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It was an average night at the Maharaj household in Calgary: Two-year-old Jaden was begging his exhausted dad, Jason, for attention.

But then Jaden bit him on the back, which triggered an out-of-character outburst.

"I jumped up and turned around and yelled at him," the usually mild-mannered Mr. Maharaj, 36, recalls. Jaden, terrified, buried his face in the couch. But it was Mr. Maharaj who was even more shocked by the eruption. He'd reached his breaking point.

"I went for a drive and completely broke down for about half an hour, 45 minutes. I went to my parents' house and cried with my mom there for a while. I said, 'Nobody understands,' " he says.

For months, Mr. Maharaj had felt exhausted, stressed, and in a rut. He was battling undiagnosed postpartum depression - a mental illness that is normally associated with new mothers.

But it is also common in fathers, though not widely accepted in the mainstream, according to a report in the Journal of the American Medical Association.

The meta-analysis of 43 studies on the subject, published Tuesday, suggests 10 per cent of men suffer from prenatal and postpartum depression.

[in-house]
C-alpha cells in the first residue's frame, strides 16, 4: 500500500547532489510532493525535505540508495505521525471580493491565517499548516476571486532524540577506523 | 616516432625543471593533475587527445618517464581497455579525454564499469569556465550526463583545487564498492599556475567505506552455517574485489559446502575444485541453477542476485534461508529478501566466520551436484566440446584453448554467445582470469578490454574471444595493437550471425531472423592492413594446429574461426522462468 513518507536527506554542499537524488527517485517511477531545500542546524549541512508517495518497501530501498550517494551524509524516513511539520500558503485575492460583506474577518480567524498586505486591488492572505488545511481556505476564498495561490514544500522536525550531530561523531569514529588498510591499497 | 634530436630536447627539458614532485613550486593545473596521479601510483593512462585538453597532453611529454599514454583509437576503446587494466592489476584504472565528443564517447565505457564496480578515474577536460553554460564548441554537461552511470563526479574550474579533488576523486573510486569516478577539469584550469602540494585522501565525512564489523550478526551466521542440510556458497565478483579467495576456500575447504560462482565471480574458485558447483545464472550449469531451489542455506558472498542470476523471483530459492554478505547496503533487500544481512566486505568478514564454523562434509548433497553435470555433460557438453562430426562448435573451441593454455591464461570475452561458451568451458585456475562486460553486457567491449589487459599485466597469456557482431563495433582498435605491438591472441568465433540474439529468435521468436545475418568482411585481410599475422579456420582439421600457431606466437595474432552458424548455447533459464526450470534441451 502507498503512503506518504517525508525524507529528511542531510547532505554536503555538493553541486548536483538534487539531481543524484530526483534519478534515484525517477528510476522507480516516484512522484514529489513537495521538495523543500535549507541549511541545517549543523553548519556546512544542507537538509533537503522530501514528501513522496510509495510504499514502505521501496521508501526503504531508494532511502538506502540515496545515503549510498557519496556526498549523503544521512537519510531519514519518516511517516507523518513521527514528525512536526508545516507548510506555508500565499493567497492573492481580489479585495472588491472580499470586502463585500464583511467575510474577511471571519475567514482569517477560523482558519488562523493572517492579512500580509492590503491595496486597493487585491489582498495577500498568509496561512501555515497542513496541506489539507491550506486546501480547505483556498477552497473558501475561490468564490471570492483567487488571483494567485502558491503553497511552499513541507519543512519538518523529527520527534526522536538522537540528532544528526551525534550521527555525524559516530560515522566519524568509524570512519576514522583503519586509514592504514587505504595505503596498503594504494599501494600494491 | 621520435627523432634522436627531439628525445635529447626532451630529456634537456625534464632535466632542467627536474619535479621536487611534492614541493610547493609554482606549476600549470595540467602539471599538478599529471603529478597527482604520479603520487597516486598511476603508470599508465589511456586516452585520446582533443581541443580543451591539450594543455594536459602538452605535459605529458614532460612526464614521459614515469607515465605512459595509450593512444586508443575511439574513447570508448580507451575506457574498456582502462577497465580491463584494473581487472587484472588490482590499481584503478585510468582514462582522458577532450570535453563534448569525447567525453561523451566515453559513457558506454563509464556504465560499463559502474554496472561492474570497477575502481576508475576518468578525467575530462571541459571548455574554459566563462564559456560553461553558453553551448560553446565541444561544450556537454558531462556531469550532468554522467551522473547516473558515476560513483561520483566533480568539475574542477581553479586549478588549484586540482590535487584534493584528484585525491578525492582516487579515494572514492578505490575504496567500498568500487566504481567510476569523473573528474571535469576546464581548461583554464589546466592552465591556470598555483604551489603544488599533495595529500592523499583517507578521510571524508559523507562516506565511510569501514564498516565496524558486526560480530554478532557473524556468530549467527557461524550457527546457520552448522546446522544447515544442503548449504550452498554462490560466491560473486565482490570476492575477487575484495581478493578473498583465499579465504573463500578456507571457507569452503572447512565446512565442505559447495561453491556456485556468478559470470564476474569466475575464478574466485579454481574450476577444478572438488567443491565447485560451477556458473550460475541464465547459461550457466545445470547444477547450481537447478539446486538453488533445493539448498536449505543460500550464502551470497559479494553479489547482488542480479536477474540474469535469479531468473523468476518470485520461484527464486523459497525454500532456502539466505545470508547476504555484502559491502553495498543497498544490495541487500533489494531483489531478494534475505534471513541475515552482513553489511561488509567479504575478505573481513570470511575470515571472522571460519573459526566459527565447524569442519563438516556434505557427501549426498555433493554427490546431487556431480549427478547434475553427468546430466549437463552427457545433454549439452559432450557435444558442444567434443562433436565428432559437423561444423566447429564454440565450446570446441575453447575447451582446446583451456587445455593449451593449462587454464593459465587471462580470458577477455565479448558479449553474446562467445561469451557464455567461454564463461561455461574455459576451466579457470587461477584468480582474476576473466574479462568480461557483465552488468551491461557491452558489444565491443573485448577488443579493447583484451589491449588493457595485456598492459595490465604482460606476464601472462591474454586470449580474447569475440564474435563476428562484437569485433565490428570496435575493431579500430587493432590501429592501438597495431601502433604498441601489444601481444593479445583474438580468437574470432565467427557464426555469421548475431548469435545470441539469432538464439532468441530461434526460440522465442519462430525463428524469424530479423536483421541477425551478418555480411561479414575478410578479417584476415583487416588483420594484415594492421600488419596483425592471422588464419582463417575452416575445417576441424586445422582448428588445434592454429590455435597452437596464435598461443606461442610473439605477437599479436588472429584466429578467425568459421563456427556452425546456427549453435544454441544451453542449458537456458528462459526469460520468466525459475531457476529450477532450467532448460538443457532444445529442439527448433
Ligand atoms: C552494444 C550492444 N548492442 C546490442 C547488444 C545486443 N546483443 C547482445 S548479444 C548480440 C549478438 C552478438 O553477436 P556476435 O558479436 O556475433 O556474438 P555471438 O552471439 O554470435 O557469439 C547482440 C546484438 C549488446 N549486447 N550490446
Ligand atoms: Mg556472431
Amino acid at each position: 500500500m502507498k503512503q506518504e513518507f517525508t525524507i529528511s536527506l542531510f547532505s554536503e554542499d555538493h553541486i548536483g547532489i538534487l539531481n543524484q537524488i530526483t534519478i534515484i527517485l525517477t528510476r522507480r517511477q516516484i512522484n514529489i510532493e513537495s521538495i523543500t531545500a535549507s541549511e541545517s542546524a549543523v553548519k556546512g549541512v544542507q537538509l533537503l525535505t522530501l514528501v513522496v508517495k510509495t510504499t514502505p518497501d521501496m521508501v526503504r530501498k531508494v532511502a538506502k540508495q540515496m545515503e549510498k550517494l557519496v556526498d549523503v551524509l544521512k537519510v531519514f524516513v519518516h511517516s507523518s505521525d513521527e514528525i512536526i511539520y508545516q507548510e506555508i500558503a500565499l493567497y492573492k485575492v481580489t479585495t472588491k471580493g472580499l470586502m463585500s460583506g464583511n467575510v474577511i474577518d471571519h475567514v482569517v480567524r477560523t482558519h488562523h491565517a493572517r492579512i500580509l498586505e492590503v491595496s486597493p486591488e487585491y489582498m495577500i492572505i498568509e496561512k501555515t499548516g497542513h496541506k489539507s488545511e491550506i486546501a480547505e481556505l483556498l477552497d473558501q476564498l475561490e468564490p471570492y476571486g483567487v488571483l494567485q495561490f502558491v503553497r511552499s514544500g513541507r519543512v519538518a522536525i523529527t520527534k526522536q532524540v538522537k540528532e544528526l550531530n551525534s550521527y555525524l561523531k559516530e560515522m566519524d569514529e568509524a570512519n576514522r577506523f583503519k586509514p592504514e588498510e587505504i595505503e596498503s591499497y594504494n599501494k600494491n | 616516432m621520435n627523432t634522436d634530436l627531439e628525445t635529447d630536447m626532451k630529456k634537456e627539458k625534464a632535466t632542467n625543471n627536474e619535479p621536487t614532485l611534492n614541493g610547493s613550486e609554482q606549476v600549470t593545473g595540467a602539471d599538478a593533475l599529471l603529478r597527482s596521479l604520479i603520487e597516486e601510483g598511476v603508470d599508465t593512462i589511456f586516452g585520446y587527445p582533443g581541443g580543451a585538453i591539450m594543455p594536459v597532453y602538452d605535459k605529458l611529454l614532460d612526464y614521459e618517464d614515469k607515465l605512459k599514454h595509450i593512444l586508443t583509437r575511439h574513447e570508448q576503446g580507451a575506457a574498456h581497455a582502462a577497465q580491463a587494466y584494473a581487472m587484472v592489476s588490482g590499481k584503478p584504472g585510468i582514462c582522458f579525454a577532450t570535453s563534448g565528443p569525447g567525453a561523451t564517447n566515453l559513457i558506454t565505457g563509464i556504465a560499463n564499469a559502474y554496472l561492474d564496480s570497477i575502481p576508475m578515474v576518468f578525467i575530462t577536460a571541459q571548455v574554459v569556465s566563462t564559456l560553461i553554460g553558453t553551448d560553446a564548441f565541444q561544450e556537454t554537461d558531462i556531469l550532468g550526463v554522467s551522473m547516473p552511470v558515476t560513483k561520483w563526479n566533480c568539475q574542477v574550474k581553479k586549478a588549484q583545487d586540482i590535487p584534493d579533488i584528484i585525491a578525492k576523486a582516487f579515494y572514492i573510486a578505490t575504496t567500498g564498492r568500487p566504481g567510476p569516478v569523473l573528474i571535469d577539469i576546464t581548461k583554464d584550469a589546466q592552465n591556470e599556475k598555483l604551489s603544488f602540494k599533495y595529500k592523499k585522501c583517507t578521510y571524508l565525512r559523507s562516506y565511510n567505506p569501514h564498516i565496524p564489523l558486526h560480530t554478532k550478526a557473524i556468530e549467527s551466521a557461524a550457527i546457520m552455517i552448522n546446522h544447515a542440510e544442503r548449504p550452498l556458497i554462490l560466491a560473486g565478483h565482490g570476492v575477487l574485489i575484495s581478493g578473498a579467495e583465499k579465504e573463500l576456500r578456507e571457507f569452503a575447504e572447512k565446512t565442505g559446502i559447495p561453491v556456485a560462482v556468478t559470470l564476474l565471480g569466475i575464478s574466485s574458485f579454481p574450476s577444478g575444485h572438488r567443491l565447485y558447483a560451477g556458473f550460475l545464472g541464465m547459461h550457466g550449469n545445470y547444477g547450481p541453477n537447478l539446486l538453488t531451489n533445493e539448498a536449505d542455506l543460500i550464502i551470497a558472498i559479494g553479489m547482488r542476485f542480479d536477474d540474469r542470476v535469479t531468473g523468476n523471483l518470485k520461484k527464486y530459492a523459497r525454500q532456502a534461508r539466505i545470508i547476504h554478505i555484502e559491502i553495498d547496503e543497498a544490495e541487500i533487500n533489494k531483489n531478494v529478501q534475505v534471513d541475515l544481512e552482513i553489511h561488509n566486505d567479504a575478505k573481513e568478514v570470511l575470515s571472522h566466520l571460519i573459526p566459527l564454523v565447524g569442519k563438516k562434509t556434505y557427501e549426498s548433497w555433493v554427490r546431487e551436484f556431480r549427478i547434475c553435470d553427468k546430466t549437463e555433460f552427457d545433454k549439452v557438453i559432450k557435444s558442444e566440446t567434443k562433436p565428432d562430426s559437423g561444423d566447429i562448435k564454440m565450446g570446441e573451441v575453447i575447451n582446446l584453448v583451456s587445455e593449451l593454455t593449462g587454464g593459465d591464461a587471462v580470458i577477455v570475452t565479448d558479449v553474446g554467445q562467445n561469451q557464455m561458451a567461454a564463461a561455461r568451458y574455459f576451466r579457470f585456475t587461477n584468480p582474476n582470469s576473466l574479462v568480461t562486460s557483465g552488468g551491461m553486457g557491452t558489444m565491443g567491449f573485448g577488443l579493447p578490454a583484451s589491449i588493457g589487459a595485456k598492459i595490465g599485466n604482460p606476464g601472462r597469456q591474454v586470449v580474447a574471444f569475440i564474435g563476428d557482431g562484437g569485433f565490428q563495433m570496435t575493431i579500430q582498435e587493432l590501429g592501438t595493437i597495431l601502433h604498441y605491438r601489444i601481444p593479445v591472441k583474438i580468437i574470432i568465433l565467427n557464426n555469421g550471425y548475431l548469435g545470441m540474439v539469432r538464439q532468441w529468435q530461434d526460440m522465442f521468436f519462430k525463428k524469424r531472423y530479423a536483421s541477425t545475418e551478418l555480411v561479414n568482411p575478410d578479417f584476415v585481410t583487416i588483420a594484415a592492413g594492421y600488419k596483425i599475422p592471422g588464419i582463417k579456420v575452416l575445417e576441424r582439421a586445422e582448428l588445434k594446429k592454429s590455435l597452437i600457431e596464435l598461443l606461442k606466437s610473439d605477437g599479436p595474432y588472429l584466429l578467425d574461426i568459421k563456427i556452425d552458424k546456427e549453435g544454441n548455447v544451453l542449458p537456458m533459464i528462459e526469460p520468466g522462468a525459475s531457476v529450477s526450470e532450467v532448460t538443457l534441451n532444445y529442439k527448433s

One of the most significant findings is that men whose partners have experienced postpartum depression are at heightened risk to develop it themselves, says lead author James Paulson, assistant professor of pediatrics at Eastern Virginia Medical School in Norfolk, Va.

"When one partner becomes depressed, that causes stress and strain on the relationship," he explains. It can affect how intimate they are with each other, how they handle household tasks, and trigger arguments.

Mr. Maharaj's wife had complications in her pregnancy and when Jaden was born fell into severe postpartum depression. After she returned to work following her maternity leave, she struggled with her multiple roles and was hospitalized for a few months, Mr. Maharaj says. He was saddled with taking care of his wife, his son and working.

"The pressure built and built and built to the point that I was unable to concentrate and focus and I was losing sleep."

But Mr. Maharaj sat on his feelings of stress, anger and resentment for months. He felt guilty about them.

"The answer I got from the counsellor was, 'Now is not the time for you. Now is the time to take care of your wife.' "

"There is a cultural myth that men don't get depressed," says Will Courtenay, a psychotherapist in San Francisco who has researched and written about postpartum depression in fathers. "Because there isn't any public discussion about it, most men don't know to identify what they're going through as being depression."

The meta-analysis found that fathers experienced the highest rates of sleep deprivation three to six months postpartum. Sleep deprivation, one of the leading contributors to postpartum depression, accrues over the first few months and its negative effects often set in after that three-month period, Dr. Courtenay says.